Gay wedding cake decision isn't all bad for LGBTQ community

Gay wedding cake decision isn't all bad for LGBTQ community

Gay wedding cake decision isn't all bad for LGBTQ community

"The Civil Rights Commission's treatment of his case has some elements of a clear and impermissible hostility toward the honest religious beliefs that motivated his objection".

The couple, Curt Freed and Robert Ingersoll, and Washington Attorney General Bob Ferguson originally sued the Tri-Cities florist in 2013, arguing state anti-discrimination laws prohibit businesses from discriminating based on sexual orientation.

After Colorado's Civil Rights Commission said that Phillips could not discriminate by refusing to make cakes for same-sex weddings, he chose to stop baking wedding cases for all customers, which he said took away about 40 percent of his business. Justices Kennedy, Roberts, Alito, Breyer, Kagan, Gorsuch and Thomas ruled in favor of Phillips, with Ginsburg and Sotomayor dissenting.

Justice Anthony Kennedy's narrow ruling for the baker hinged on the argument that the Colorado Civil Rights Commission did not provide neutral or fair consideration of Phillips' request for religious accommodation.

The Supreme Court's majority opinion said the Colorado Civil Rights Commission had been biased against Mr Phillips.

Republican President Donald Trump's administration, which intervened in the case in support of Phillips, welcomed the ruling. Wisconsin Democrat Cathy Myers said that the decision will only embolden other "bigoted bakers", while writer Robert Sandy said that the decision gave Phillips license to be a "homophobic a**hole".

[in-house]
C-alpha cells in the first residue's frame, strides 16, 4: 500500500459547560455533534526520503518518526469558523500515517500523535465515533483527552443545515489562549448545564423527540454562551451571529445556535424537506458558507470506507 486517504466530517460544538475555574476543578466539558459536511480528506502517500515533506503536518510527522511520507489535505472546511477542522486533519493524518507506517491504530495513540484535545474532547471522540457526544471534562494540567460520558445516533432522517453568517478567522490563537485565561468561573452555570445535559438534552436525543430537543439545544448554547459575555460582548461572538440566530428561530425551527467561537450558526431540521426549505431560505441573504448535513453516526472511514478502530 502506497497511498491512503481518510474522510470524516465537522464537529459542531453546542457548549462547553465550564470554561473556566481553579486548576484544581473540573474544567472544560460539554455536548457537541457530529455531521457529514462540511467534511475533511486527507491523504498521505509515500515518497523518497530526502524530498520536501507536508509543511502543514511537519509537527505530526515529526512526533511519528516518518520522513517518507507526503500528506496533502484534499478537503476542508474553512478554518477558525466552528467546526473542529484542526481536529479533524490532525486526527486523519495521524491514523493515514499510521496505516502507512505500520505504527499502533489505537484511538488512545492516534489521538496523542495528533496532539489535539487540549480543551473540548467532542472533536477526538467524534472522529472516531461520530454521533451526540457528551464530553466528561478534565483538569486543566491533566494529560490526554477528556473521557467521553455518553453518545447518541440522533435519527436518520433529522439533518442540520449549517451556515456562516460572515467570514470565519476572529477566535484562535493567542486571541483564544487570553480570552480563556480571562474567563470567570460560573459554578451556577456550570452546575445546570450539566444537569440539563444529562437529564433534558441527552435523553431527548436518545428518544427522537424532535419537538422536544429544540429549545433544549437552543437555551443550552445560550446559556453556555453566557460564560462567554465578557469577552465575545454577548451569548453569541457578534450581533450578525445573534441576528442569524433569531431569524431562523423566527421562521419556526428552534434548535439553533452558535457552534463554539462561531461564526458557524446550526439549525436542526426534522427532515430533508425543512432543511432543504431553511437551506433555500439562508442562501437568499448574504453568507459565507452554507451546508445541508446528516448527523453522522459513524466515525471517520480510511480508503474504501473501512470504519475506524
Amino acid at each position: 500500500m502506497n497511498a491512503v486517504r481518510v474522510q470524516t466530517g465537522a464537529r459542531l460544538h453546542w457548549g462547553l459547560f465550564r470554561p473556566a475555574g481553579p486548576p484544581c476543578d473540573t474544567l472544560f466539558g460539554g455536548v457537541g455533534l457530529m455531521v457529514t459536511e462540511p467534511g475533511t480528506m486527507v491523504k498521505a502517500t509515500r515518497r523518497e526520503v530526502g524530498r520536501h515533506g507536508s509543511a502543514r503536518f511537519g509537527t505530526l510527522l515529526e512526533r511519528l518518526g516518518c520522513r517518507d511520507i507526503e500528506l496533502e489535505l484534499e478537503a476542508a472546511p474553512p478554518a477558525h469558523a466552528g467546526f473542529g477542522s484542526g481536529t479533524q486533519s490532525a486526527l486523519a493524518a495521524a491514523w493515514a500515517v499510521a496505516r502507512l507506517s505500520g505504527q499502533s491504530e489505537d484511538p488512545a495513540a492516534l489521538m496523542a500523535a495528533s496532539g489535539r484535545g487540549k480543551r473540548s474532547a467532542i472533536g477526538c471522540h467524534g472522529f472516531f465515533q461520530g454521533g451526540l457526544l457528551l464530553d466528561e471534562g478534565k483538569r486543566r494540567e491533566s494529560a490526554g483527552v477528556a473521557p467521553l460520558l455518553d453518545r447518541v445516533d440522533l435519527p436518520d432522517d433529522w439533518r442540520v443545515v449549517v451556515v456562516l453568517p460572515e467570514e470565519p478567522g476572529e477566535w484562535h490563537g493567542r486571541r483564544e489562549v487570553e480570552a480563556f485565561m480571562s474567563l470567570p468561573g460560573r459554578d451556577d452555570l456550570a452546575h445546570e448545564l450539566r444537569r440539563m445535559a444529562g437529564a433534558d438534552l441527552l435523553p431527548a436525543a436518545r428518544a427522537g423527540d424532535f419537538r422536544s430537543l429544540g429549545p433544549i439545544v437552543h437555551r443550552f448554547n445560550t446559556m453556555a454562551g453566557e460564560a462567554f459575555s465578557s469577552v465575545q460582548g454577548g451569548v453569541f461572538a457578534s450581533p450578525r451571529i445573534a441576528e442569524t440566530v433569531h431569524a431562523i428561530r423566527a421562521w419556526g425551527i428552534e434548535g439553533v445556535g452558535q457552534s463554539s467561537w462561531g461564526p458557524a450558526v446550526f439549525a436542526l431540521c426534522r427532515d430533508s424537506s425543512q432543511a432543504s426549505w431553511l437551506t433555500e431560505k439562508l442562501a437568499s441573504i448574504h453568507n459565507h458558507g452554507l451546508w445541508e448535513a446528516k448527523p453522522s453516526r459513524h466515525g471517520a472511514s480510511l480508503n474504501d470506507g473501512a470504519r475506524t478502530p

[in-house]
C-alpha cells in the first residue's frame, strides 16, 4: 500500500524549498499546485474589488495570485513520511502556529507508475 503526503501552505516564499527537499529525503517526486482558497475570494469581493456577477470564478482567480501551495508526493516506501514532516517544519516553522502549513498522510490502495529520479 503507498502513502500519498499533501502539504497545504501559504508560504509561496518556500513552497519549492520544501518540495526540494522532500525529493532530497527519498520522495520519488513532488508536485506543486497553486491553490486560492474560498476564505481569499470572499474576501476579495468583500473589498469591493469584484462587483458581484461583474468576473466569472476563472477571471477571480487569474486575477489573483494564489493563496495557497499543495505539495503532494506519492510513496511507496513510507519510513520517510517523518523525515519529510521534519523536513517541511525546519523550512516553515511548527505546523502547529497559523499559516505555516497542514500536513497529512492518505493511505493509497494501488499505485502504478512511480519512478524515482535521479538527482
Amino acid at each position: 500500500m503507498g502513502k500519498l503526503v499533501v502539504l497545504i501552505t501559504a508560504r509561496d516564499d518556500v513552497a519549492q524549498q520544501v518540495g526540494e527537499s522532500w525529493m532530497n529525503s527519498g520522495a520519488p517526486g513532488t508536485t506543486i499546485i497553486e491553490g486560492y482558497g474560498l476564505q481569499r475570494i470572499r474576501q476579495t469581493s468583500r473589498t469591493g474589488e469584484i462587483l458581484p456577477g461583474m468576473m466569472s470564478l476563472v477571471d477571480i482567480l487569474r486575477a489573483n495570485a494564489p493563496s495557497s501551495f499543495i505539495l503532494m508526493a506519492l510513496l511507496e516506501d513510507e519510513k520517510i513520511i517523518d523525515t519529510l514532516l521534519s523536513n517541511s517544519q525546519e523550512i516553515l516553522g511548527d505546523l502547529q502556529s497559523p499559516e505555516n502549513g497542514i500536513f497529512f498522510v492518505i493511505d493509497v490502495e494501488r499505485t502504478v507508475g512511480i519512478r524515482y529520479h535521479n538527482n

The justices did not, however, clarify whether a cake is the type of expressive act protected as free speech by the First Amendment.

"The Supreme Court made the right decision to protect Jack's ability to live and work consistent with his beliefs, because everyone has that freedom".

"It was a big win for us and now we're just looking forward to hopefully getting back into the wedding business, and we'll see how the court ruling affects that", Phillips said.

The American Civil Liberties Union, which represented the couple in its legal fight, said it was pleased the court did not endorse a broad religion-based exemption from anti-discrimination laws.

The high court's ruling focusing narrowly on what justices determined to be disrespect shown to the merchant's claimed were religious convictions that prevented him from making the cake.

While the ruling is certainly painful for the community that had hoped for an LGBTQ+ rights victory, Justice Kennedy's admission that LGBTQ+ individuals should not be "subjected to indignities" when attempting to make the same purchases as cisgender and heterosexual consumers has some weight.

During a brief encounter at Phillips' Masterpiece Cakeshop in the Denver suburb of Lakewood, the baker politely but firmly refused, leaving the couple distraught.

Phillips in 2012 declined to make a custom cake for Colorado couple Charlie Craig and David Mullins.

The decision, which turned on the commission's asserted hostility to religion, left open the possibility that other cases raising similar issues could be decided differently. The larger issue of refusing service to the gay couple must "await further elaboration" in the courts.

"We brought this case because no one should have to face the shame, embarrassment and humiliation of being told "we don't serve your kind here" that we faced, and we will continue fighting until no one does", they said.

The conservative Christian argued "creative artists" have a right to decide what they sell.

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